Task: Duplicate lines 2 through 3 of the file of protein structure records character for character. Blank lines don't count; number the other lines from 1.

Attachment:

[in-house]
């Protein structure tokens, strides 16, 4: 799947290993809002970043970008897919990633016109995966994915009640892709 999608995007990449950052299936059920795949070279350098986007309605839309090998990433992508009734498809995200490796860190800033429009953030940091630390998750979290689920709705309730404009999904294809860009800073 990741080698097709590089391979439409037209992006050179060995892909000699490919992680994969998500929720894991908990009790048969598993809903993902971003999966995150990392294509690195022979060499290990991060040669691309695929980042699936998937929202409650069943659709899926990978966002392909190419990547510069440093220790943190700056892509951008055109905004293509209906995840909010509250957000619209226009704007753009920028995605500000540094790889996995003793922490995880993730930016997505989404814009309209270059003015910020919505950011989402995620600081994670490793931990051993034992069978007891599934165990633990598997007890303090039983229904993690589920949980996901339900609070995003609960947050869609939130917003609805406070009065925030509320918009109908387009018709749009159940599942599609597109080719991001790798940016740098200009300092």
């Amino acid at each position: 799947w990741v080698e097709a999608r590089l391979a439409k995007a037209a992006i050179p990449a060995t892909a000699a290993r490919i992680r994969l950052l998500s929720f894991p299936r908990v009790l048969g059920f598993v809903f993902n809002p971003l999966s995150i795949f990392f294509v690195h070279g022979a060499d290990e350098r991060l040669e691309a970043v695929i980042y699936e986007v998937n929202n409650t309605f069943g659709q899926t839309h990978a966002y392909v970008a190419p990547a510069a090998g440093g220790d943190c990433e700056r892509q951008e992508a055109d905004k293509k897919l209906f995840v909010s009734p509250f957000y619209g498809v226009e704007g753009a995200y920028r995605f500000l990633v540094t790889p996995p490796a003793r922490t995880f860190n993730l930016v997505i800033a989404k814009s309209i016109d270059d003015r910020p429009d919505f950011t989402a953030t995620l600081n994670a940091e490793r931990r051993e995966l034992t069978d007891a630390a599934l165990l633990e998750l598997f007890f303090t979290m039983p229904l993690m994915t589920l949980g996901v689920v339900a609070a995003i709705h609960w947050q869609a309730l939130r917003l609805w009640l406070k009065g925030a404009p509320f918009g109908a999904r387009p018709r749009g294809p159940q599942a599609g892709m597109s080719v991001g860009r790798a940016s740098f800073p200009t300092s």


């Protein structure tokens, strides 16, 4: 799947290993809002970043970008897919990633016109995966994915009640892709 999608995007990449950052299936059920795949070279350098986007309605839309090998990433992508009734498809995200490796860190800033429009953030940091630390998750979290689920709705309730404009999904294809860009800073 990741080698097709590089391979439409037209992006050179060995892909000699490919992680994969998500929720894991908990009790048969598993809903993902971003999966995150990392294509690195022979060499290990991060040669691309695929980042699936998937929202409650069943659709899926990978966002392909190419990547510069440093220790943190700056892509951008055109905004293509209906995840909010509250957000619209226009704007753009920028995605500000540094790889996995003793922490995880993730930016997505989404814009309209270059003015910020919505950011989402995620600081994670490793931990051993034992069978007891599934165990633990598997007890303090039983229904993690589920949980996901339900609070995003609960947050869609939130917003609805406070009065925030509320918009109908387009018709749009159940599942599609597109080719991001790798940016740098200009300092």
């Amino acid at each position: 799947w990741v080698e097709a999608r590089l391979a439409k995007a037209a992006i050179p990449a060995t892909a000699a290993r490919i992680r994969l950052l998500s929720f894991p299936r908990v009790l048969g059920f598993v809903f993902n809002p971003l999966s995150i795949f990392f294509v690195h070279g022979a060499d290990e350098r991060l040669e691309a970043v695929i980042y699936e986007v998937n929202n409650t309605f069943g659709q899926t839309h990978a966002y392909v970008a190419p990547a510069a090998g440093g220790d943190c990433e700056r892509q951008e992508a055109d905004k293509k897919l209906f995840v909010s009734p509250f957000y619209g498809v226009e704007g753009a995200y920028r995605f500000l990633v540094t790889p996995p490796a003793r922490t995880f860190n993730l930016v997505i800033a989404k814009s309209i016109d270059d003015r910020p429009d919505f950011t989402a953030t995620l600081n994670a940091e490793r931990r051993e995966l034992t069978d007891a630390a599934l165990l633990e998750l598997f007890f303090t979290m039983p229904l993690m994915t589920l949980g996901v689920v339900a609070a995003i709705h609960w947050q869609a309730l939130r917003l609805w009640l406070k009065g925030a404009p509320f918009g109908a999904r387009p018709r749009g294809p159940q599942a599609g892709m597109s080719v991001g860009r790798a940016s740098f800073p200009t300092s």